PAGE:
The Manchukuo capital of Xinjing (the name for Changchun during the existence of the state) was a modern city, even by international standards, incorporating the latest Western technologies. Planners instituted zoning, and there were extensive water and sewage systems, central heating, and gas. The road network saw the advance of technical development to meet the problems of a cold climate where roads were covered with frozen soil in winter and became muddy in spring. Work started on a dam said to be one of the biggest in the East. The unification of communications and information management by the Guandong Army was also achieved ahead of that in Japan.
The adoption of a five-year plan for industrial development beginning in April 1937 was in imitation of the Soviet Union. Kishi Nobusuke (1896–1987), who effectively headed the plan and was involved in the administration of the home islands after returning to Japan, testified to this effect. He reorganized the SMR to make its various departments into state enterprises. However, the outbreak of war between Japan and China in 1937 upset expectations of supply and demand, leading to rapid wholesale changes in the plan, as it failed to meet budget needs and secure skilled workers.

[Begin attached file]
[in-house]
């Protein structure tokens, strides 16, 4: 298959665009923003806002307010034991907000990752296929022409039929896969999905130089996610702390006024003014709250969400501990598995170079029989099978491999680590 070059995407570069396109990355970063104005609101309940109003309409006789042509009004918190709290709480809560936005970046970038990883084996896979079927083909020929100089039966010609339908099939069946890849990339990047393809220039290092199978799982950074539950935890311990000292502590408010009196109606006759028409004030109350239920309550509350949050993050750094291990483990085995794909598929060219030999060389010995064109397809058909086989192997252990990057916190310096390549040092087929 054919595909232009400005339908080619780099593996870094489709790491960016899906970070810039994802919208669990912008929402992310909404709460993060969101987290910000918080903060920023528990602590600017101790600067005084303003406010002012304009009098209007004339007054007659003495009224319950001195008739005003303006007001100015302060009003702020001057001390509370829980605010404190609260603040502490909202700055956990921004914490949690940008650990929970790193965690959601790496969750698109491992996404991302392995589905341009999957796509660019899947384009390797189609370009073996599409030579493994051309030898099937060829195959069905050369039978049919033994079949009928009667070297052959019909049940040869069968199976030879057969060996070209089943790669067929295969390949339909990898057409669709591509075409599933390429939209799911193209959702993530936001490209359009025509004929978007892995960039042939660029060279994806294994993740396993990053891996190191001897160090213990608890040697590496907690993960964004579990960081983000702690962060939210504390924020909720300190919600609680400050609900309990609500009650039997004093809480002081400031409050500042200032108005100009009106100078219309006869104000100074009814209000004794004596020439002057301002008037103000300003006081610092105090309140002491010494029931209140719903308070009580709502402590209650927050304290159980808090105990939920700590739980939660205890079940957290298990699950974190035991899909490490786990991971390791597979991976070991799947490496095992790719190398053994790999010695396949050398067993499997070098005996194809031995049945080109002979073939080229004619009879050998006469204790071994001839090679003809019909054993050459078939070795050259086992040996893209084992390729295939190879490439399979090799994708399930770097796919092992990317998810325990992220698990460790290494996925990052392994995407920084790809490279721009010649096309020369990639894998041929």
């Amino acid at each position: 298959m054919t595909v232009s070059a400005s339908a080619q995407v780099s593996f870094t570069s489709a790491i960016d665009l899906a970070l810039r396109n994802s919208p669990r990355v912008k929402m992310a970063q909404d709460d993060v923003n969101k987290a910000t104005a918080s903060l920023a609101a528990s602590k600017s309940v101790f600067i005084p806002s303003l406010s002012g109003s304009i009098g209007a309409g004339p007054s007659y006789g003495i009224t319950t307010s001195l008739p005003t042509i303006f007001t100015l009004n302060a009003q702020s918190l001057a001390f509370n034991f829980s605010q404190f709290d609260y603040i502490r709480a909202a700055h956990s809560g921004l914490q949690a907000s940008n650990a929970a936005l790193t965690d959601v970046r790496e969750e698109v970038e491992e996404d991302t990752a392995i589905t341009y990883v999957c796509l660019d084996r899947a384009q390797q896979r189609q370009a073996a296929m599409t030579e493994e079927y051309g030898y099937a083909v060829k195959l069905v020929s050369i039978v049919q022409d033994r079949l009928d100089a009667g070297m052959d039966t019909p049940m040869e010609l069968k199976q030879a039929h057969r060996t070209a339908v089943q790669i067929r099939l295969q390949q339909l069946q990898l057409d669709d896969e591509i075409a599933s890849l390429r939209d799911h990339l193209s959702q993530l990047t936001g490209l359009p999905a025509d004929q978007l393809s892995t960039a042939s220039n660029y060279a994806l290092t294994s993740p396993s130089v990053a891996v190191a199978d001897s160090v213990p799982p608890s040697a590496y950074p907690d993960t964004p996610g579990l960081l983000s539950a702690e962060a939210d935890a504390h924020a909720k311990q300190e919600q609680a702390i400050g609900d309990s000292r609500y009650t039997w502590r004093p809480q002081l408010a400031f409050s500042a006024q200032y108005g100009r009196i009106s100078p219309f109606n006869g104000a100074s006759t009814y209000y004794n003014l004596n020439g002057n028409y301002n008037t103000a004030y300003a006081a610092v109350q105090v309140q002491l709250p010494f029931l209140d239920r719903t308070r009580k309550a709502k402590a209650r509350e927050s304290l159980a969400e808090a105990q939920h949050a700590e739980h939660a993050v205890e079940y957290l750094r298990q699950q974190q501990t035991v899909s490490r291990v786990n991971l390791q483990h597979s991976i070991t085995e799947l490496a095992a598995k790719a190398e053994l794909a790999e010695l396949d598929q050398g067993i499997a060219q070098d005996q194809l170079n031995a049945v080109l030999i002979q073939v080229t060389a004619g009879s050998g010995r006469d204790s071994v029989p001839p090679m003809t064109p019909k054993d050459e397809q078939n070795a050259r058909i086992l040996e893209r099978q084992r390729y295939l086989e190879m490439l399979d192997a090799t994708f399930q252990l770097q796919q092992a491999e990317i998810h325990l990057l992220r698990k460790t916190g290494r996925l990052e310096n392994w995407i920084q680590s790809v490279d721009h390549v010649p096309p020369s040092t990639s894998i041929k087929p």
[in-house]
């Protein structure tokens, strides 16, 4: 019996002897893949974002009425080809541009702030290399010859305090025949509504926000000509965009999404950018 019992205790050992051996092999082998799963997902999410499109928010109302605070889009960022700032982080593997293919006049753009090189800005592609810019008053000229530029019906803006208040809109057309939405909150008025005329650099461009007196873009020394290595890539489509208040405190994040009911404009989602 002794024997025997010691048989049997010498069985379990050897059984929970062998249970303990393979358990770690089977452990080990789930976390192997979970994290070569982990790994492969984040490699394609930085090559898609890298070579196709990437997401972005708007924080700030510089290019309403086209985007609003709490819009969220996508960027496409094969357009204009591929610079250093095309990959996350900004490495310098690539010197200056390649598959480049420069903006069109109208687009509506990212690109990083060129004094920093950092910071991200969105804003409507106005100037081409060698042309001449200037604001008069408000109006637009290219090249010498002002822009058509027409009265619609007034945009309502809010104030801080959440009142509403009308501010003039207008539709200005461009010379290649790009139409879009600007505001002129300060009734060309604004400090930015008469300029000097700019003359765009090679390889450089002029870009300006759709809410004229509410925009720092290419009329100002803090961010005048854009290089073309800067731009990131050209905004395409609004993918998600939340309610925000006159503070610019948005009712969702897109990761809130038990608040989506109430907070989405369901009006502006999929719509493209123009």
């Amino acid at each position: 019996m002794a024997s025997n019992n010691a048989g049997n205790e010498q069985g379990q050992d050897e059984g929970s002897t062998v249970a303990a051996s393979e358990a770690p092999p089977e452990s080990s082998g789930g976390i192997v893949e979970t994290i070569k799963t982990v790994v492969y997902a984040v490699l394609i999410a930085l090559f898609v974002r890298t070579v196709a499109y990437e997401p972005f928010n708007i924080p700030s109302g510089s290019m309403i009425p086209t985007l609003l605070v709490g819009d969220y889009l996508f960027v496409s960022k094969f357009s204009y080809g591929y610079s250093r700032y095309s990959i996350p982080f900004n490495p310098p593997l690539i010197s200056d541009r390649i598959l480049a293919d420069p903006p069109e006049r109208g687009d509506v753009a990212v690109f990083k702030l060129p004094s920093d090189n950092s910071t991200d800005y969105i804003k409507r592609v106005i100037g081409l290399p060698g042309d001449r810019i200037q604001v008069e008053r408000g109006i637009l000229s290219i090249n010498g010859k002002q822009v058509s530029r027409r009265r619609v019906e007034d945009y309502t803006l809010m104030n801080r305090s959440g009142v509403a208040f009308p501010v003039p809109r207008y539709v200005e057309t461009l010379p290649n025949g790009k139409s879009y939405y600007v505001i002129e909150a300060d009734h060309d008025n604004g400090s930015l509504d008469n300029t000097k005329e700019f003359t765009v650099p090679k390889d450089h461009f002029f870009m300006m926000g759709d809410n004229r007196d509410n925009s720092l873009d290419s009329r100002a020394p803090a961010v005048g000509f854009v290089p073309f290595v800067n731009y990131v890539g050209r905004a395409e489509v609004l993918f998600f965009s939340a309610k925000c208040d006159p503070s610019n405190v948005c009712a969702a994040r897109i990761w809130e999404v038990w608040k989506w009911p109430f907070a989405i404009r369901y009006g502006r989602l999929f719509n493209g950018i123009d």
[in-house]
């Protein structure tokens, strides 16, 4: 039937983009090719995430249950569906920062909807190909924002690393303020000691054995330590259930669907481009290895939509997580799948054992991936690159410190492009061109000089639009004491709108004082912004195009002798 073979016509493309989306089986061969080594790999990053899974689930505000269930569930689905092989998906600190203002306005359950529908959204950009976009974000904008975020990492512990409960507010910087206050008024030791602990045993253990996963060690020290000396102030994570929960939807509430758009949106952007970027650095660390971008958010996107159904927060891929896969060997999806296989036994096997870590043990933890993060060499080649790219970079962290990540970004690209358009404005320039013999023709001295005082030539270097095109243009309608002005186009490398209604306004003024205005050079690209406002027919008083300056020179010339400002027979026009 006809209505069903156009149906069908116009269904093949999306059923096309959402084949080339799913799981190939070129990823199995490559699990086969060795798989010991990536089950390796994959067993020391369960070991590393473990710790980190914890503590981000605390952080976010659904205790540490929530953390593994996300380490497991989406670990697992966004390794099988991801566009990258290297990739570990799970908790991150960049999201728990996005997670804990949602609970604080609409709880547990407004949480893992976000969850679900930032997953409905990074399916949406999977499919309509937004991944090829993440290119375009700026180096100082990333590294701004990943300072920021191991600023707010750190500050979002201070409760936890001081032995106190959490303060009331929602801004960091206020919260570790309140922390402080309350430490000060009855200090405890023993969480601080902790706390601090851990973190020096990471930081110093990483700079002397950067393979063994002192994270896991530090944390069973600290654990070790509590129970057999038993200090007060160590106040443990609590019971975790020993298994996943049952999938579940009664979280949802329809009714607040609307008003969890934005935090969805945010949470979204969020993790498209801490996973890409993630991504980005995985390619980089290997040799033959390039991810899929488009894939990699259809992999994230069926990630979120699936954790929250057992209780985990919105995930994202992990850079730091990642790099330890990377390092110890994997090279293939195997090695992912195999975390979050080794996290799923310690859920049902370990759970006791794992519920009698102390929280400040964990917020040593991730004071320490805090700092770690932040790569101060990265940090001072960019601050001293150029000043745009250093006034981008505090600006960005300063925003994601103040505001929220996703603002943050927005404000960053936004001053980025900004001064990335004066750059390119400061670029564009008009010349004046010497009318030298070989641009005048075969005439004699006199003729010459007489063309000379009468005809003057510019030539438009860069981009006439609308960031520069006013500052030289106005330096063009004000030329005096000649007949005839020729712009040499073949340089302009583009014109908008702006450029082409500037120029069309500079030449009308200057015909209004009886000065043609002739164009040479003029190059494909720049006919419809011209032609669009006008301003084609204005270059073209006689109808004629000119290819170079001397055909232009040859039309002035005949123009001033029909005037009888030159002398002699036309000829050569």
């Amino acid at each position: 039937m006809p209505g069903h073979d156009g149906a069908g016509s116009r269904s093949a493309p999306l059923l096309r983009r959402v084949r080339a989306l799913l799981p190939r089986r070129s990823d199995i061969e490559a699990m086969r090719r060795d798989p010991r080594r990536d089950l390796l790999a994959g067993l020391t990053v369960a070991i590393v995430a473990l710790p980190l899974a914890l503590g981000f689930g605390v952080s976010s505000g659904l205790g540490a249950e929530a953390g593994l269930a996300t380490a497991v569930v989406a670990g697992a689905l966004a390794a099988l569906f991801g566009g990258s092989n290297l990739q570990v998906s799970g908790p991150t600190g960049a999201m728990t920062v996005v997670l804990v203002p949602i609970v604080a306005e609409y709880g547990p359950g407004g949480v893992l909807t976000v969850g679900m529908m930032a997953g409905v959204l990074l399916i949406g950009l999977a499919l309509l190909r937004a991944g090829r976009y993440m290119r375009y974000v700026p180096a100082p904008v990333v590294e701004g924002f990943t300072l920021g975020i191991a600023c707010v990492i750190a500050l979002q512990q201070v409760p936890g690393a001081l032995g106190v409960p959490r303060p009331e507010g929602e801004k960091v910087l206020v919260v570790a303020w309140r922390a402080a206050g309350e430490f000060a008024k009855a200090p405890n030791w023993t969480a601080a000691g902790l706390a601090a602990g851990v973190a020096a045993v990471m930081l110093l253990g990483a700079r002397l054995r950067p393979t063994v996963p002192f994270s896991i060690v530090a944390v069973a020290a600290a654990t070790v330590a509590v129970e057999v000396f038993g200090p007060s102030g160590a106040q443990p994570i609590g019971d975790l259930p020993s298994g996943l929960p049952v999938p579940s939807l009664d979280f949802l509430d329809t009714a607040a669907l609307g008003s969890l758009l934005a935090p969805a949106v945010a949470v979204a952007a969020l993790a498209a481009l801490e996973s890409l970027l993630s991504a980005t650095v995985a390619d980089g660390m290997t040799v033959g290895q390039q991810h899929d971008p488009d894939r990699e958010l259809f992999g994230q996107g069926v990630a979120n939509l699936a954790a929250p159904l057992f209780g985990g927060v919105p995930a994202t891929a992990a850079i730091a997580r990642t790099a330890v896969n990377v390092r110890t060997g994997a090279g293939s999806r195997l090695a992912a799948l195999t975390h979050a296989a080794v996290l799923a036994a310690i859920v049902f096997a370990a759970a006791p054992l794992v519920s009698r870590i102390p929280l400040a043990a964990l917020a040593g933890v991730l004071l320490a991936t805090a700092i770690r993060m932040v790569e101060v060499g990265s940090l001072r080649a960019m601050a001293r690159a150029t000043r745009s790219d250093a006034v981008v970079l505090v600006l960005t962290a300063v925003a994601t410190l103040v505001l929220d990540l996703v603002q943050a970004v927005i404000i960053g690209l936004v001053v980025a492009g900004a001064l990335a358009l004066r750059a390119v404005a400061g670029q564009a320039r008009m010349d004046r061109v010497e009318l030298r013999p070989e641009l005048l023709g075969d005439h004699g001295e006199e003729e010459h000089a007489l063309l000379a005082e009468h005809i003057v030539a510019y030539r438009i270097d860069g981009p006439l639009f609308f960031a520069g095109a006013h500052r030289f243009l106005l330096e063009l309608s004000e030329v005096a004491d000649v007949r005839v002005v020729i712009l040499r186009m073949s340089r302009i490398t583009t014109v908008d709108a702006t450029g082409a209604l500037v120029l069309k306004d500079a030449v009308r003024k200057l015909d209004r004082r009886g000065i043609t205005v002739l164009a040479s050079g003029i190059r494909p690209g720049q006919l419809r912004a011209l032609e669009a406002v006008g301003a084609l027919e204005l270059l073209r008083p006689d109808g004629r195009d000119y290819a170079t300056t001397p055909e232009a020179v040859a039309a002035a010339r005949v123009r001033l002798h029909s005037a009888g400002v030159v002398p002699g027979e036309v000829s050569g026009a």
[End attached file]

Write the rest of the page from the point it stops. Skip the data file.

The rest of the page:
In July 1941, Prime Minister Konoe Fumimaro proclaimed the creation of a Greater East Asia Co-Prosperity Sphere. Around the same time, a book about tigers by Nikolai Baikov—who was born in Ukraine in the Russian Empire, but lived many years in Manchuria—was a bestseller in Japanese translation. Many other books by Manchukuo writers were translated. Some people really were set on promoting “ethnic harmony.” At the start of hostilities with the United States and Britain, the Guandong Army press office head said that Manchukuo was a model for the Co-Prosperity Sphere. However, at the same time imperialistic policies were being implemented in Korea and Taiwan—the reality of the Sphere.
The history of Manchukuo shows us a tragic confusion of disregard for human rights alongside a form of multiculturalism. This kind of semiforced control can still be seen in the world today. The Russian invasion of Ukraine, which has lasted for over a year since February 2022, may be the most striking example. It is true that researchers from countries who themselves suffered have called for a reassessment of Manchukuo’s cultural history, but I believe that there should never be territorial aggression against other countries.
(Originally published in Japanese on March 29, 2023. Banner photo: A main street in the Manchukuo capital of Xinjing in 1941. Photo by Kingendai Photo Library/Aflo.)